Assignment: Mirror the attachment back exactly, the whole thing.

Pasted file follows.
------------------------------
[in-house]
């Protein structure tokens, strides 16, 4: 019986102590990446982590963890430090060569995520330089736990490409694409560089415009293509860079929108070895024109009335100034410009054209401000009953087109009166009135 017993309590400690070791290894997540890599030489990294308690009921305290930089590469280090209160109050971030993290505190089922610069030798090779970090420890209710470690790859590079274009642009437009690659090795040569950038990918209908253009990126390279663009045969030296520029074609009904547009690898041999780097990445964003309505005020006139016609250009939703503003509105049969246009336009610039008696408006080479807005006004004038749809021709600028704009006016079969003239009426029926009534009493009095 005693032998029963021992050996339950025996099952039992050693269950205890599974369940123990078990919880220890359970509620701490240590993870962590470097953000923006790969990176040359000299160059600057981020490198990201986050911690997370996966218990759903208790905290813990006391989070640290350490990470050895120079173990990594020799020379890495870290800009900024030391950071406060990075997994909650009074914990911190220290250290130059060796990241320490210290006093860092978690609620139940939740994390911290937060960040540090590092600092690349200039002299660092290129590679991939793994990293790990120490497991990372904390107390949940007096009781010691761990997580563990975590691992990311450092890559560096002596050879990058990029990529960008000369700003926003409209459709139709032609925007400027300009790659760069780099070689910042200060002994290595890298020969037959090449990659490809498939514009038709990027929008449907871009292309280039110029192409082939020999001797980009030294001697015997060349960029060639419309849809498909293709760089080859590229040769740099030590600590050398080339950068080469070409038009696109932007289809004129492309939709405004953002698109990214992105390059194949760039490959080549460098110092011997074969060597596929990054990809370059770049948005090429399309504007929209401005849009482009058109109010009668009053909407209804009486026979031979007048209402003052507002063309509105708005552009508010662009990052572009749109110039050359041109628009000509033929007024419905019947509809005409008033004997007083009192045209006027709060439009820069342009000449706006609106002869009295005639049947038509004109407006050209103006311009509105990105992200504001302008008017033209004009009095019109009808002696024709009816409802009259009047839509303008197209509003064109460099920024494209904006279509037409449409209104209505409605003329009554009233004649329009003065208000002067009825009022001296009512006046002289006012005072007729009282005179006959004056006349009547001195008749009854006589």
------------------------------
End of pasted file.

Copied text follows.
[in-house]
């Protein structure tokens, strides 16, 4: 019986102590990446982590963890430090060569995520330089736990490409694409560089415009293509860079929108070895024109009335100034410009054209401000009953087109009166009135 017993309590400690070791290894997540890599030489990294308690009921305290930089590469280090209160109050971030993290505190089922610069030798090779970090420890209710470690790859590079274009642009437009690659090795040569950038990918209908253009990126390279663009045969030296520029074609009904547009690898041999780097990445964003309505005020006139016609250009939703503003509105049969246009336009610039008696408006080479807005006004004038749809021709600028704009006016079969003239009426029926009534009493009095 005693032998029963021992050996339950025996099952039992050693269950205890599974369940123990078990919880220890359970509620701490240590993870962590470097953000923006790969990176040359000299160059600057981020490198990201986050911690997370996966218990759903208790905290813990006391989070640290350490990470050895120079173990990594020799020379890495870290800009900024030391950071406060990075997994909650009074914990911190220290250290130059060796990241320490210290006093860092978690609620139940939740994390911290937060960040540090590092600092690349200039002299660092290129590679991939793994990293790990120490497991990372904390107390949940007096009781010691761990997580563990975590691992990311450092890559560096002596050879990058990029990529960008000369700003926003409209459709139709032609925007400027300009790659760069780099070689910042200060002994290595890298020969037959090449990659490809498939514009038709990027929008449907871009292309280039110029192409082939020999001797980009030294001697015997060349960029060639419309849809498909293709760089080859590229040769740099030590600590050398080339950068080469070409038009696109932007289809004129492309939709405004953002698109990214992105390059194949760039490959080549460098110092011997074969060597596929990054990809370059770049948005090429399309504007929209401005849009482009058109109010009668009053909407209804009486026979031979007048209402003052507002063309509105708005552009508010662009990052572009749109110039050359041109628009000509033929007024419905019947509809005409008033004997007083009192045209006027709060439009820069342009000449706006609106002869009295005639049947038509004109407006050209103006311009509105990105992200504001302008008017033209004009009095019109009808002696024709009816409802009259009047839509303008197209509003064109460099920024494209904006279509037409449409209104209505409605003329009554009233004649329009003065208000002067009825009022001296009512006046002289006012005072007729009282005179006959004056006349009547001195008749009854006589």